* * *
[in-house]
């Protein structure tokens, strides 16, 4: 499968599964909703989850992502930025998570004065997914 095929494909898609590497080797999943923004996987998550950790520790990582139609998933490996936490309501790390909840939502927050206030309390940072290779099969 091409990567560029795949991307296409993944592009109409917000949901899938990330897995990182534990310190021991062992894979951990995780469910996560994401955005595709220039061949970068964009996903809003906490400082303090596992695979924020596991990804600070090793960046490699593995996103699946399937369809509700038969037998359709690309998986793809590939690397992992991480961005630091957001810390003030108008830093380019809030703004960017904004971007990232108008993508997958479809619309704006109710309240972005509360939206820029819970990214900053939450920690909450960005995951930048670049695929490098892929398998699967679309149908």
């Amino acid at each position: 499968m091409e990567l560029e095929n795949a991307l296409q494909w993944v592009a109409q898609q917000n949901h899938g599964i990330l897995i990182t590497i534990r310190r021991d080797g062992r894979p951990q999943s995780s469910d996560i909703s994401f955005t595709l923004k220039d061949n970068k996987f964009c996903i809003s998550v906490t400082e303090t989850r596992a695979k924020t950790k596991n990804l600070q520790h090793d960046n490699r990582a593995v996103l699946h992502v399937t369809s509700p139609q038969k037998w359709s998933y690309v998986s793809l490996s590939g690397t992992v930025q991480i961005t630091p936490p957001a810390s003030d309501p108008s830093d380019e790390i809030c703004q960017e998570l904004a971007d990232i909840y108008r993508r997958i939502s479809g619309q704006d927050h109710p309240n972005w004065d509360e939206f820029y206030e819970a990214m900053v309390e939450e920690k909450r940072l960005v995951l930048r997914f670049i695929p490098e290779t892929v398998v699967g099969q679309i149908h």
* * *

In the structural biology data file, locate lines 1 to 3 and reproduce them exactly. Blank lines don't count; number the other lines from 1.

[in-house]
């Protein structure tokens, strides 16, 4: 499968599964909703989850992502930025998570004065997914 095929494909898609590497080797999943923004996987998550950790520790990582139609998933490996936490309501790390909840939502927050206030309390940072290779099969 091409990567560029795949991307296409993944592009109409917000949901899938990330897995990182534990310190021991062992894979951990995780469910996560994401955005595709220039061949970068964009996903809003906490400082303090596992695979924020596991990804600070090793960046490699593995996103699946399937369809509700038969037998359709690309998986793809590939690397992992991480961005630091957001810390003030108008830093380019809030703004960017904004971007990232108008993508997958479809619309704006109710309240972005509360939206820029819970990214900053939450920690909450960005995951930048670049695929490098892929398998699967679309149908």
């Amino acid at each position: 499968m091409e990567l560029e095929n795949a991307l296409q494909w993944v592009a109409q898609q917000n949901h899938g599964i990330l897995i990182t590497i534990r310190r021991d080797g062992r894979p951990q999943s995780s469910d996560i909703s994401f955005t595709l923004k220039d061949n970068k996987f964009c996903i809003s998550v906490t400082e303090t989850r596992a695979k924020t950790k596991n990804l600070q520790h090793d960046n490699r990582a593995v996103l699946h992502v399937t369809s509700p139609q038969k037998w359709s998933y690309v998986s793809l490996s590939g690397t992992v930025q991480i961005t630091p936490p957001a810390s003030d309501p108008s830093d380019e790390i809030c703004q960017e998570l904004a971007d990232i909840y108008r993508r997958i939502s479809g619309q704006d927050h109710p309240n972005w004065d509360e939206f820029y206030e819970a990214m900053v309390e939450e920690k909450r940072l960005v995951l930048r997914f670049i695929p490098e290779t892929v398998v699967g099969q679309i149908h």